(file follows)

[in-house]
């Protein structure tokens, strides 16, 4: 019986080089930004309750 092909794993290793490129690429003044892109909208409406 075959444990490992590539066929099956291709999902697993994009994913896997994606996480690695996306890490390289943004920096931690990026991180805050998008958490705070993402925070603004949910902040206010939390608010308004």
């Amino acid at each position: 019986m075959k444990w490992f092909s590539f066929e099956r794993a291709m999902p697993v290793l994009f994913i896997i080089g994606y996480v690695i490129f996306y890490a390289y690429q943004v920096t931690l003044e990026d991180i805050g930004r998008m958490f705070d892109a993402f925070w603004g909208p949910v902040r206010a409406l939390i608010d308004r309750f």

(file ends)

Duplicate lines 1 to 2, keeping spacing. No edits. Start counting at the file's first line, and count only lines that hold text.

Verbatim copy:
[in-house]
């Protein structure tokens, strides 16, 4: 019986080089930004309750 092909794993290793490129690429003044892109909208409406 075959444990490992590539066929099956291709999902697993994009994913896997994606996480690695996306890490390289943004920096931690990026991180805050998008958490705070993402925070603004949910902040206010939390608010308004």